Career Development – Charting a Path that Fosters Retention
By Deb Walker
It’s Monday morning and you’ve just walked through the front door of the office to a text from an employee asking: “Do you have a few minutes to talk?”
These words are seldom used to share good news, and are often followed by a letter of resignation. Your mind races to better understand the situation. Should you have seen this coming? How will this affect the organization?
Once you get past the sadness of losing yet another bright light in your team, your mind settles reluctantly on all the costs associated with another departure – both direct and indirect.
Direct costs are those that hit right at the bottom line and include the time and the actual dollars it takes to recruit – particularly now during low unemployment; overtime owed if there is any delay in getting a replacement identified and functioning in their role; training and orientation required to bring the candidate’s skills up to where they need to be; delays in executing projects and initiatives which impact the bottom line in the short term (at minimum); and, potential loss of customer confidence and future revenue in the long term.
Indirect (or soft) costs are those that impact productivity and morale such as the team’s adjustment to loss of the outgoing employee and to the addition of a new team member; fatigue that may set in while covering off the skill gap left by the departing employee; and the loss of institutional memory, or re-establishing relationships both internal and external to the organization such as with customers and suppliers.
Not that there aren’t opportunities that also present themselves each time someone leaves an organization, but let’s consider some of the options available before you get to that dreaded text.
For many years, the focus in HR departments was on turnover. It was one of the few measures that we had, although many (read: most) didn’t know how to interpret what that data was conveying. Now we’ve exchanged the word for “retention” and use the data as a measurement of “success”, often without really examining what it means and what it is telling us.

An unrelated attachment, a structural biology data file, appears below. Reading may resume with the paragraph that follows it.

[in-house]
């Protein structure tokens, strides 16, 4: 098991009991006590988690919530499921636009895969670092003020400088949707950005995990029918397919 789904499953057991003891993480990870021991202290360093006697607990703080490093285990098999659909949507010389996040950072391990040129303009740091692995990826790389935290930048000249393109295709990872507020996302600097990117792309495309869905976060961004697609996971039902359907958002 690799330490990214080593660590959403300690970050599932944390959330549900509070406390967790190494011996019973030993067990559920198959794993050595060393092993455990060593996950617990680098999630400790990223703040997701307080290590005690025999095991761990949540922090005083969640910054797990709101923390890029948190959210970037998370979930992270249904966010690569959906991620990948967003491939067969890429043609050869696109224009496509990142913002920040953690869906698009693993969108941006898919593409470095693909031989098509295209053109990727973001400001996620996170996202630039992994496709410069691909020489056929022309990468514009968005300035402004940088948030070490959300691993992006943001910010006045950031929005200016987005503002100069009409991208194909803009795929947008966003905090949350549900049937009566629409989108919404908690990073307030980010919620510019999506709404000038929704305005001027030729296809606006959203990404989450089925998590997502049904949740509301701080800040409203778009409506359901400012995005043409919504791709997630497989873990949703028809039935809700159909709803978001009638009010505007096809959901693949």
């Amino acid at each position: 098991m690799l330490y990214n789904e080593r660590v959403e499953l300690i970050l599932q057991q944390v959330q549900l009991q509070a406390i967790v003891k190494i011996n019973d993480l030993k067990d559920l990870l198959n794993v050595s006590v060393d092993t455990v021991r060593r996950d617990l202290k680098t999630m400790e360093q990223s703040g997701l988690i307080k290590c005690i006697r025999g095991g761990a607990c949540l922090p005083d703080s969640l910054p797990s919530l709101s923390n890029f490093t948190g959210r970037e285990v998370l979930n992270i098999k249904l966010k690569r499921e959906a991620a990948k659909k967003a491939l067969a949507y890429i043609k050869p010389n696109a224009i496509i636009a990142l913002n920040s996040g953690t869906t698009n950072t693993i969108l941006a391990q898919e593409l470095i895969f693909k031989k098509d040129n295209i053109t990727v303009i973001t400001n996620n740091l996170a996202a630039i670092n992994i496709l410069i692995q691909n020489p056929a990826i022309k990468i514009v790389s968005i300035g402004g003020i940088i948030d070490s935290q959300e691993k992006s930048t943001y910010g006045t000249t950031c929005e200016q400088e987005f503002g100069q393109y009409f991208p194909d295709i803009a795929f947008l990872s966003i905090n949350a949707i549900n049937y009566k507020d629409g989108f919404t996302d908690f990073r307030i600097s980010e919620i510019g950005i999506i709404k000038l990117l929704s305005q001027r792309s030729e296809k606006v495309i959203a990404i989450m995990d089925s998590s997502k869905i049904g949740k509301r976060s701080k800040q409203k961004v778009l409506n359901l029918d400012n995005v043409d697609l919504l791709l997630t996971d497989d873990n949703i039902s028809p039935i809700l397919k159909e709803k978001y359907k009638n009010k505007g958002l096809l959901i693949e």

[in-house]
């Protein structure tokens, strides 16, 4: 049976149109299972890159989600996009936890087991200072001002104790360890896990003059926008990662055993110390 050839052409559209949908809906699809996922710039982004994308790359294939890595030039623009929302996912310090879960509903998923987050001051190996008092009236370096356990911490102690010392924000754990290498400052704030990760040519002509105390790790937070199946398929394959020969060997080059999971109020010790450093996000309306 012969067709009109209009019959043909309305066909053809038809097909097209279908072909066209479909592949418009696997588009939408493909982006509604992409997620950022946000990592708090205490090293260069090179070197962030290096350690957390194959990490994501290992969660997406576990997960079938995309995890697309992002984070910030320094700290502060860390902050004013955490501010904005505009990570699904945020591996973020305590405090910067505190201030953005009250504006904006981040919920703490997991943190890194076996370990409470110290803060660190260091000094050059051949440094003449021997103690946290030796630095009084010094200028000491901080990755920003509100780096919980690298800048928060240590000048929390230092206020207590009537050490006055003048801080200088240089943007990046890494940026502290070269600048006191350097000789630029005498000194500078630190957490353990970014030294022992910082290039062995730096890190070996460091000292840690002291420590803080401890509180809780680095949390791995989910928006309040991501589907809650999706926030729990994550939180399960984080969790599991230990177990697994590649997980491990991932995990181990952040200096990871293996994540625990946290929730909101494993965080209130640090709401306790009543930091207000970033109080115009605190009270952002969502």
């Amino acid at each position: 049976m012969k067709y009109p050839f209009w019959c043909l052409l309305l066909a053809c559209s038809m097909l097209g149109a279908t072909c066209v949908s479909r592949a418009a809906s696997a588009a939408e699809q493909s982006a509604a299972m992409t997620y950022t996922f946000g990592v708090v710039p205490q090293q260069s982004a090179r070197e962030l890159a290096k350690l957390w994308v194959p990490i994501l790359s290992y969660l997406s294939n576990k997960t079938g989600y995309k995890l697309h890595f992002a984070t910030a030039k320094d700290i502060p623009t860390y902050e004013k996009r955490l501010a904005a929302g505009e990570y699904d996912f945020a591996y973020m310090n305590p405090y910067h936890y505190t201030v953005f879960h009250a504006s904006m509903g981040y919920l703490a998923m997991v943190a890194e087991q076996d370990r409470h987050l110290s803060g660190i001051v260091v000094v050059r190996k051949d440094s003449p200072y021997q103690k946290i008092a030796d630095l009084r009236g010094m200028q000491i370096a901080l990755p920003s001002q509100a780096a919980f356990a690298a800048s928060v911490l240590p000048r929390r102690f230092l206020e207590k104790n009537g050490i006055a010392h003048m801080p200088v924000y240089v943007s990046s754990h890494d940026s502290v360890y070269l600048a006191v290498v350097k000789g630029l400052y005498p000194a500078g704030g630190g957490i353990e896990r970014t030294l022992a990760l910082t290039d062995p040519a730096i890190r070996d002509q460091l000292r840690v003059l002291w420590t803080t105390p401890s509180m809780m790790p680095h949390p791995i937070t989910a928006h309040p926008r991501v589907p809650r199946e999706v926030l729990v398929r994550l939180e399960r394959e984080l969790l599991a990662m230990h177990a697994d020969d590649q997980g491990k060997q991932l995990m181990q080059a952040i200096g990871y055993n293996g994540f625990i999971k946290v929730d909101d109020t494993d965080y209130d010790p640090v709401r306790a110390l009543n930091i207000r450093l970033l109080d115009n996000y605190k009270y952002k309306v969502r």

Retention is actually a side benefit of having a strategy firmly focused on employee development, growth and engagement. A “retention strategy” is nothing if it doesn’t connect to the overlap of what both the employee and organization need. There are as many reasons for an employee to leave as there are for an employee to stay. According to Forbes (6 Reasons Your Best Employees Quit) and CIO (9 reasons good employees leave – and how you can prevent it), here are some of the top reasons why employees quit:
- Mission and/or the execution of vision is muddled and/or not in alignment with expectations
- Leadership – most people don’t quit their jobs, they quit their managers
- Being stifled or not provided access to up to date technology and resources
- No developmental opportunities
- Lack of appreciation / recognition (monetarily and otherwise)
We have a myriad of alternatives for proactively meeting and counterbalancing these reasons, with a top choice being employee development.
As organizations become flatter, yet all the while more diverse in structure, career development takes on a new meaning. Employees are looking for ways to enhance who they are in their current role within the company. In their acquisition of new skills and competencies, they are also motivated to develop skills they can take with them wherever they go as part of their personal and professional toolkit. Long gone are the days of the “one employer” career. Although you can’t guarantee an employee will stay at your organization throughout their professional career, you can take steps to ensure employees feel included and valued within the organization as well as in how they are heard and acknowledged.
There is a multitude of ways that employees can be provided with solid developmental opportunities. Some of these include lateral and vertical opportunities through job shadowing, mentorship programs, robust succession planning, and access to a career coaching program. Other considerations include alternative rewards and recognition programs that are geared to the individual and their needs, and opportunities for formal training in areas that engage the employee.
Critical to any initiative for proactively addressing retention is to actually listen. That includes having managers and leaders trained and prepared to hear and support. Part of actively listening and wanting to be heard in return is to be frank and transparent in communication and intent. Nothing will be gained if token responses to requests are made and – worse – promises are made but not kept.
So, let’s revisit that Monday morning text. What steps can you take as an employer to retain your talent? Consider practices designed to ensure pro activity in supporting the developmental needs of employees (and the organization) such as these specific career development activities:
- Career Counseling
- Career Pathing
- Inventory of skills and competencies
- Training – available to all positions and growth oriented for both organization and individual
- Job Posting and succession planning
- Lateral development opportunities and follow through
With these foundations in place, you can better demonstrate your support in employee development and provide your employees with a great reason to stay.